On the California campus of Thomas Aquinas College, a small hallway leads out of St. Joseph Commons directly to the mailroom. Here, students receive letters from family back home, invitations to the many dances throughout the year and — quite often — a small, plastic poker chip.

The chips are anonymously placed in students’ boxes as a reminder that their friends in the community care for them in a truly Christian way. Each one symbolizes a prayer that the person who has left it is offering for its recipient. These “prayer chips” come in different colors to denote the different prayers students offer for each other, such as a Mass intention, a Rosary, or a Holy Hour. When not in circulation, the chips wait in a nearby wire basket, open to use by everyone on campus.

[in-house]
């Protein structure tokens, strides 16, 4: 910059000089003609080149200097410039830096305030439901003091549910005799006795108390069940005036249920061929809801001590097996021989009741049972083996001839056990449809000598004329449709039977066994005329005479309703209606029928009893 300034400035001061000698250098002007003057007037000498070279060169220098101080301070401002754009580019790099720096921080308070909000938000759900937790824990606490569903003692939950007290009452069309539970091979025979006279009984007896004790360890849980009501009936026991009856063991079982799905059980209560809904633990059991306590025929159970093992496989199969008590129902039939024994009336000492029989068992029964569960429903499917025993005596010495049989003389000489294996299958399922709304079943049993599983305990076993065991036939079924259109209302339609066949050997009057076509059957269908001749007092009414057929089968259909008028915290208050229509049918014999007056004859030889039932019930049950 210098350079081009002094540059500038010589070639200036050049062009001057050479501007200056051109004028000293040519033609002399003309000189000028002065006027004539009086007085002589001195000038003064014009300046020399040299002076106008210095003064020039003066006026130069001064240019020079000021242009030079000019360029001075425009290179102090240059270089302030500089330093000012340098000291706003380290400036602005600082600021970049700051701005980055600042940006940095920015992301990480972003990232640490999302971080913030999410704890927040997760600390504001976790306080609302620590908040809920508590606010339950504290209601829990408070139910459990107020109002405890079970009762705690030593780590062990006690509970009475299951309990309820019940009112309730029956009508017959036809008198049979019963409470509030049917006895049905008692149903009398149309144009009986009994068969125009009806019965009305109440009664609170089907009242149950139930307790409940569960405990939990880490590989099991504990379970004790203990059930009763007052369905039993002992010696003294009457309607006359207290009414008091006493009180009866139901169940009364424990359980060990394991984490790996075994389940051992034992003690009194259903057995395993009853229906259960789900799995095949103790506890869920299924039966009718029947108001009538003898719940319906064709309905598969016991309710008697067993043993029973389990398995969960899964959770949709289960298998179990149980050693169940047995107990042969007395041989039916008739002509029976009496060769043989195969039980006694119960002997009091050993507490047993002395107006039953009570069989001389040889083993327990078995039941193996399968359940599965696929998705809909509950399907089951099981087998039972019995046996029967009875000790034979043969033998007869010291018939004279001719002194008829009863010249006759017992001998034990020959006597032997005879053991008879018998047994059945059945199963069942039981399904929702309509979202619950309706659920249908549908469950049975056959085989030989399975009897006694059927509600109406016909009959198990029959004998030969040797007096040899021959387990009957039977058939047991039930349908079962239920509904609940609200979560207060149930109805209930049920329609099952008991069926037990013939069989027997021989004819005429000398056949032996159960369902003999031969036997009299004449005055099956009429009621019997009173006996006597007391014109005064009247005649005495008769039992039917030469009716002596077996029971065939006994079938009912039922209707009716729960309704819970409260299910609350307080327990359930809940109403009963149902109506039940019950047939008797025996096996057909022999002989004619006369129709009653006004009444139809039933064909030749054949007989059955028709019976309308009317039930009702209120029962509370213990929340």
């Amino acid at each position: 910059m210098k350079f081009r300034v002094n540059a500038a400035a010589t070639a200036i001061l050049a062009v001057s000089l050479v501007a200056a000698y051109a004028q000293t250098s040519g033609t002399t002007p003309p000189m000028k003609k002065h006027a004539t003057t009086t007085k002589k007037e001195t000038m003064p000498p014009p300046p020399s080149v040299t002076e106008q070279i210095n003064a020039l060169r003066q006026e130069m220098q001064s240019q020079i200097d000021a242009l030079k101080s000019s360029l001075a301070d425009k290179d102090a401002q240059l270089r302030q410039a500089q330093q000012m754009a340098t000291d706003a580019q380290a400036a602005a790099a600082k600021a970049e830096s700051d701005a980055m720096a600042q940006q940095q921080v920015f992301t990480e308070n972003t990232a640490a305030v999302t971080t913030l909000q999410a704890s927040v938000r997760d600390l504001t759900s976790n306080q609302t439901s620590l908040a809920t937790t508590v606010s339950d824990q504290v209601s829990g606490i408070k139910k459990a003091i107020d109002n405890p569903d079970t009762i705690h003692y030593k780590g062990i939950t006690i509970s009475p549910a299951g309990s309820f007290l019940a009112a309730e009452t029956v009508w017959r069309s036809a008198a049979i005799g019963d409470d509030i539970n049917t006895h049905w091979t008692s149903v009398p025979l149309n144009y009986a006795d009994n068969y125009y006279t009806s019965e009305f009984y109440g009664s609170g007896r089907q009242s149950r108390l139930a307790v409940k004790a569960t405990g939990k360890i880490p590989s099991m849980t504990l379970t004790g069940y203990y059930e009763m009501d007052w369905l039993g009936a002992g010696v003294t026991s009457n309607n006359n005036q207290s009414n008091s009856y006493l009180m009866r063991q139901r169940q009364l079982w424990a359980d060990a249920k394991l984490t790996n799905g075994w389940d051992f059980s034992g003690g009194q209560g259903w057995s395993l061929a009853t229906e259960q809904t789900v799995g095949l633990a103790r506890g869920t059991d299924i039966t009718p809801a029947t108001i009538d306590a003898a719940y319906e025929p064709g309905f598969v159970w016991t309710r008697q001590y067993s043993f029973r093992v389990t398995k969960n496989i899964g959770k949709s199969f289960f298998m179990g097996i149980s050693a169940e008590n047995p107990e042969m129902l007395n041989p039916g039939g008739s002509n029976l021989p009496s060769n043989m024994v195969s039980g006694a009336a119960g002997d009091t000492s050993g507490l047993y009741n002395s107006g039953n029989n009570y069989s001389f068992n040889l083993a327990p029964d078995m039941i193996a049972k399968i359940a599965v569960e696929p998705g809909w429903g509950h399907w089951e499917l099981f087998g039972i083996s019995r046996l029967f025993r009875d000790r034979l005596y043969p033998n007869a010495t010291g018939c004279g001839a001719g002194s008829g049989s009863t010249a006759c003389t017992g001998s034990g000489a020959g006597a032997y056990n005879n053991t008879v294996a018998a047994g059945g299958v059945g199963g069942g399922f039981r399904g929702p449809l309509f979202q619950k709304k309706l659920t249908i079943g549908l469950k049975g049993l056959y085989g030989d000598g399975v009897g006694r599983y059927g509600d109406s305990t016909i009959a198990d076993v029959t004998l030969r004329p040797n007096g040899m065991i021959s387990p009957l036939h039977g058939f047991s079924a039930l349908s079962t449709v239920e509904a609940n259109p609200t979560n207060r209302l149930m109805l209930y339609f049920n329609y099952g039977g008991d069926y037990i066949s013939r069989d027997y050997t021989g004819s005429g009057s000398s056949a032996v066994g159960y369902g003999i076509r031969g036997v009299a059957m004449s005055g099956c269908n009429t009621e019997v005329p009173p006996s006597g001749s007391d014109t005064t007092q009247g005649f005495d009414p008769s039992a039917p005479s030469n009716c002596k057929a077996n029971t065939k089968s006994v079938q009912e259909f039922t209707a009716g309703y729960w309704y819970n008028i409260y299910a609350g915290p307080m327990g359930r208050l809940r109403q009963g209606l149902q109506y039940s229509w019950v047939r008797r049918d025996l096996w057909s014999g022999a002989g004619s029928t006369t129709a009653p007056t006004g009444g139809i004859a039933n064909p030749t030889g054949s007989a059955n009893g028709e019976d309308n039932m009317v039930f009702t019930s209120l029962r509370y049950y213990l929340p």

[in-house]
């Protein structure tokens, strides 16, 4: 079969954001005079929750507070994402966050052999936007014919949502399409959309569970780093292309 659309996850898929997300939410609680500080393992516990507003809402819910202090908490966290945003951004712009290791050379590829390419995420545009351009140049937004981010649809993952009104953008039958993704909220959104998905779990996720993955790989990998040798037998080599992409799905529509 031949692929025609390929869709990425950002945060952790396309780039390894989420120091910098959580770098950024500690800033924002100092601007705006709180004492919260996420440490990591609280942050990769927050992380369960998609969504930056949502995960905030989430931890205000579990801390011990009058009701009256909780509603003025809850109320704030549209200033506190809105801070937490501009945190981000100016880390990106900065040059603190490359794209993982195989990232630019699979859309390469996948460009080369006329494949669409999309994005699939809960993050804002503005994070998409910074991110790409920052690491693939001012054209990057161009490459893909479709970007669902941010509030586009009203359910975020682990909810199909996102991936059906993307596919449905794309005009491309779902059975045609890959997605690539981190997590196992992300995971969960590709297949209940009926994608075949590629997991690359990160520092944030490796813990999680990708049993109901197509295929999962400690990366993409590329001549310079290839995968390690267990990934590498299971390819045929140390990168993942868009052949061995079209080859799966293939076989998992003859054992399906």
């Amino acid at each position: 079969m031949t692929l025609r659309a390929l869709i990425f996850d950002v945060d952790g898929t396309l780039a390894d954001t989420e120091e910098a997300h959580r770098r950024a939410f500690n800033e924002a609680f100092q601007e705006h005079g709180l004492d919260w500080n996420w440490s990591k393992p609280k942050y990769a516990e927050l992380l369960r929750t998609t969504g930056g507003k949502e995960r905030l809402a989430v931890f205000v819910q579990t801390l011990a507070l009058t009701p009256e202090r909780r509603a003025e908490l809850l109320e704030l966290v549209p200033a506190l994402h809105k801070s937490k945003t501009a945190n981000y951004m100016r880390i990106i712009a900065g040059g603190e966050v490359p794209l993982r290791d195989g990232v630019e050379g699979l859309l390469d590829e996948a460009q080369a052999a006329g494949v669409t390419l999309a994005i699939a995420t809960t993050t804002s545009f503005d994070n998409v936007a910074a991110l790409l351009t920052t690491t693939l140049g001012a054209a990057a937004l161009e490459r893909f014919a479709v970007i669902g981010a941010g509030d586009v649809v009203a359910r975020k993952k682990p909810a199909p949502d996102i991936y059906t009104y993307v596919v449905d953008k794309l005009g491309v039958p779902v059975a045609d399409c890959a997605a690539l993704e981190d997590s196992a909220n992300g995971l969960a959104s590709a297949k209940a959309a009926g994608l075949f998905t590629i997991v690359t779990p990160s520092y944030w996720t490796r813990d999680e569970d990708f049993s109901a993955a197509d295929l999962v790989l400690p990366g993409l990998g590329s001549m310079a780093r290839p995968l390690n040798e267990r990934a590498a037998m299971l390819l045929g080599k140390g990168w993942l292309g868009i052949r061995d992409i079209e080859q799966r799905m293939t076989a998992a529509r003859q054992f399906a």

It’s common for students to place prayer chips in the boxes of peers they do not know well, as a way of reaching out spiritually. The anonymity of these chips is a reflection of Christ’s command to make our prayers quietly and humbly: “Do not let your left hand know what your right hand is doing, so that your giving may be in secret” (Matt. 6:3).

Though small, the prayer chips serve as a simple expression of friendship and charity in Christ. “When I see a chip in my box, my day gets better,” reflects sophomore Maria Brittain. “It lets me know that my friends are thinking of me and that they’re talking to God for me.”

The above comes from a Jan. 11 press release from Thomas Aquinas College.